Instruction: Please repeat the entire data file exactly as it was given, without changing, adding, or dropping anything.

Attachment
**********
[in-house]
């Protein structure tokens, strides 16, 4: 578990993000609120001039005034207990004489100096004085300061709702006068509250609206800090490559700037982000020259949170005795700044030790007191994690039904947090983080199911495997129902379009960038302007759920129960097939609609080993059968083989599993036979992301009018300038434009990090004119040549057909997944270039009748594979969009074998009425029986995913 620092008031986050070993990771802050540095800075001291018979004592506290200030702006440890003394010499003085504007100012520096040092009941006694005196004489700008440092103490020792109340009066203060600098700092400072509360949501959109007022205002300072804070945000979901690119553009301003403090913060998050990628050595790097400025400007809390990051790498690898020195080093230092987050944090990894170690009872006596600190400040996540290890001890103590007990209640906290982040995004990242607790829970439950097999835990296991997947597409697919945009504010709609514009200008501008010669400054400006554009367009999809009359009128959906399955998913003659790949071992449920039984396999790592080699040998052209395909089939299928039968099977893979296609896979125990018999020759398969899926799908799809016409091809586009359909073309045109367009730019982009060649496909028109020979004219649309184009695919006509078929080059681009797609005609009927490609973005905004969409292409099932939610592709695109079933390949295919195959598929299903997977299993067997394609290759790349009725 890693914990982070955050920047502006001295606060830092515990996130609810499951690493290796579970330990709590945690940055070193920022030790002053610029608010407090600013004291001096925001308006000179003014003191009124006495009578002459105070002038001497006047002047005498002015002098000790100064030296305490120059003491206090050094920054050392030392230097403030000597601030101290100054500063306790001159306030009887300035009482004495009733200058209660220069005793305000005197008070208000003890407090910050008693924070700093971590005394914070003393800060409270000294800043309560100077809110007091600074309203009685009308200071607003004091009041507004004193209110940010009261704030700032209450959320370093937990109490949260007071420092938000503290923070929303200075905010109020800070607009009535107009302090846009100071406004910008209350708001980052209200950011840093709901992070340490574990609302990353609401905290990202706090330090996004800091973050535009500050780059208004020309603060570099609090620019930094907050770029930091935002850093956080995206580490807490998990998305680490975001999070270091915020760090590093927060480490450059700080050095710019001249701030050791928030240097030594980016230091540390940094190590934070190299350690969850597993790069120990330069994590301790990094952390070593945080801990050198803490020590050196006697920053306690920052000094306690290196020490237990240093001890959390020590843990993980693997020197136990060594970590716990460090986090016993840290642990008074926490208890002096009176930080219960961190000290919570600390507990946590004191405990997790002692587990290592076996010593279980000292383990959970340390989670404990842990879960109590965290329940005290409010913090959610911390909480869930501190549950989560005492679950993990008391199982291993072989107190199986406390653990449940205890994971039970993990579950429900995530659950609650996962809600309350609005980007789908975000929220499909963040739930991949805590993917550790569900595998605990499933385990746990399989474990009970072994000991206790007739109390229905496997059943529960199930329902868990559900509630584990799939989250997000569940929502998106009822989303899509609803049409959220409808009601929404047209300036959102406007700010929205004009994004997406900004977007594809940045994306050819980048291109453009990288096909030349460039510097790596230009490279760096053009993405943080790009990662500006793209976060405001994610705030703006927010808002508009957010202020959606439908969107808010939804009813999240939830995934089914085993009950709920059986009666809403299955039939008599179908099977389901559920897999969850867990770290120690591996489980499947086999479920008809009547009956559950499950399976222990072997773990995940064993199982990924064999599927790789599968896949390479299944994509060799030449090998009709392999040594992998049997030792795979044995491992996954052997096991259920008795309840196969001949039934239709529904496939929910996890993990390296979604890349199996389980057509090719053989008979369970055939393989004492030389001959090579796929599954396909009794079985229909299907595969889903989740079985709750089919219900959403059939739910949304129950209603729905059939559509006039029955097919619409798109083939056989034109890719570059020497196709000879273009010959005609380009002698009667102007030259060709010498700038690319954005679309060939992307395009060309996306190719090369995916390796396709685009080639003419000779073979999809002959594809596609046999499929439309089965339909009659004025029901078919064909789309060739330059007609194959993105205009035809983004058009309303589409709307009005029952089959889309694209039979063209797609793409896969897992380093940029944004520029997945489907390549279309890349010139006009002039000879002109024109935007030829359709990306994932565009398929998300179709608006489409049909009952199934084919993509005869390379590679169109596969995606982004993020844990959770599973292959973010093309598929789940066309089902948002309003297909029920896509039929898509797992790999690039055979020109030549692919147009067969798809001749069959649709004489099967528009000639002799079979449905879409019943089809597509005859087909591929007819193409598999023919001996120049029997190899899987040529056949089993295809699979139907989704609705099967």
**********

[in-house]
């Protein structure tokens, strides 16, 4: 578990993000609120001039005034207990004489100096004085300061709702006068509250609206800090490559700037982000020259949170005795700044030790007191994690039904947090983080199911495997129902379009960038302007759920129960097939609609080993059968083989599993036979992301009018300038434009990090004119040549057909997944270039009748594979969009074998009425029986995913 620092008031986050070993990771802050540095800075001291018979004592506290200030702006440890003394010499003085504007100012520096040092009941006694005196004489700008440092103490020792109340009066203060600098700092400072509360949501959109007022205002300072804070945000979901690119553009301003403090913060998050990628050595790097400025400007809390990051790498690898020195080093230092987050944090990894170690009872006596600190400040996540290890001890103590007990209640906290982040995004990242607790829970439950097999835990296991997947597409697919945009504010709609514009200008501008010669400054400006554009367009999809009359009128959906399955998913003659790949071992449920039984396999790592080699040998052209395909089939299928039968099977893979296609896979125990018999020759398969899926799908799809016409091809586009359909073309045109367009730019982009060649496909028109020979004219649309184009695919006509078929080059681009797609005609009927490609973005905004969409292409099932939610592709695109079933390949295919195959598929299903997977299993067997394609290759790349009725 890693914990982070955050920047502006001295606060830092515990996130609810499951690493290796579970330990709590945690940055070193920022030790002053610029608010407090600013004291001096925001308006000179003014003191009124006495009578002459105070002038001497006047002047005498002015002098000790100064030296305490120059003491206090050094920054050392030392230097403030000597601030101290100054500063306790001159306030009887300035009482004495009733200058209660220069005793305000005197008070208000003890407090910050008693924070700093971590005394914070003393800060409270000294800043309560100077809110007091600074309203009685009308200071607003004091009041507004004193209110940010009261704030700032209450959320370093937990109490949260007071420092938000503290923070929303200075905010109020800070607009009535107009302090846009100071406004910008209350708001980052209200950011840093709901992070340490574990609302990353609401905290990202706090330090996004800091973050535009500050780059208004020309603060570099609090620019930094907050770029930091935002850093956080995206580490807490998990998305680490975001999070270091915020760090590093927060480490450059700080050095710019001249701030050791928030240097030594980016230091540390940094190590934070190299350690969850597993790069120990330069994590301790990094952390070593945080801990050198803490020590050196006697920053306690920052000094306690290196020490237990240093001890959390020590843990993980693997020197136990060594970590716990460090986090016993840290642990008074926490208890002096009176930080219960961190000290919570600390507990946590004191405990997790002692587990290592076996010593279980000292383990959970340390989670404990842990879960109590965290329940005290409010913090959610911390909480869930501190549950989560005492679950993990008391199982291993072989107190199986406390653990449940205890994971039970993990579950429900995530659950609650996962809600309350609005980007789908975000929220499909963040739930991949805590993917550790569900595998605990499933385990746990399989474990009970072994000991206790007739109390229905496997059943529960199930329902868990559900509630584990799939989250997000569940929502998106009822989303899509609803049409959220409808009601929404047209300036959102406007700010929205004009994004997406900004977007594809940045994306050819980048291109453009990288096909030349460039510097790596230009490279760096053009993405943080790009990662500006793209976060405001994610705030703006927010808002508009957010202020959606439908969107808010939804009813999240939830995934089914085993009950709920059986009666809403299955039939008599179908099977389901559920897999969850867990770290120690591996489980499947086999479920008809009547009956559950499950399976222990072997773990995940064993199982990924064999599927790789599968896949390479299944994509060799030449090998009709392999040594992998049997030792795979044995491992996954052997096991259920008795309840196969001949039934239709529904496939929910996890993990390296979604890349199996389980057509090719053989008979369970055939393989004492030389001959090579796929599954396909009794079985229909299907595969889903989740079985709750089919219900959403059939739910949304129950209603729905059939559509006039029955097919619409798109083939056989034109890719570059020497196709000879273009010959005609380009002698009667102007030259060709010498700038690319954005679309060939992307395009060309996306190719090369995916390796396709685009080639003419000779073979999809002959594809596609046999499929439309089965339909009659004025029901078919064909789309060739330059007609194959993105205009035809983004058009309303589409709307009005029952089959889309694209039979063209797609793409896969897992380093940029944004520029997945489907390549279309890349010139006009002039000879002109024109935007030829359709990306994932565009398929998300179709608006489409049909009952199934084919993509005869390379590679169109596969995606982004993020844990959770599973292959973010093309598929789940066309089902948002309003297909029920896509039929898509797992790999690039055979020109030549692919147009067969798809001749069959649709004489099967528009000639002799079979449905879409019943089809597509005859087909591929007819193409598999023919001996120049029997190899899987040529056949089993295809699979139907989704609705099967």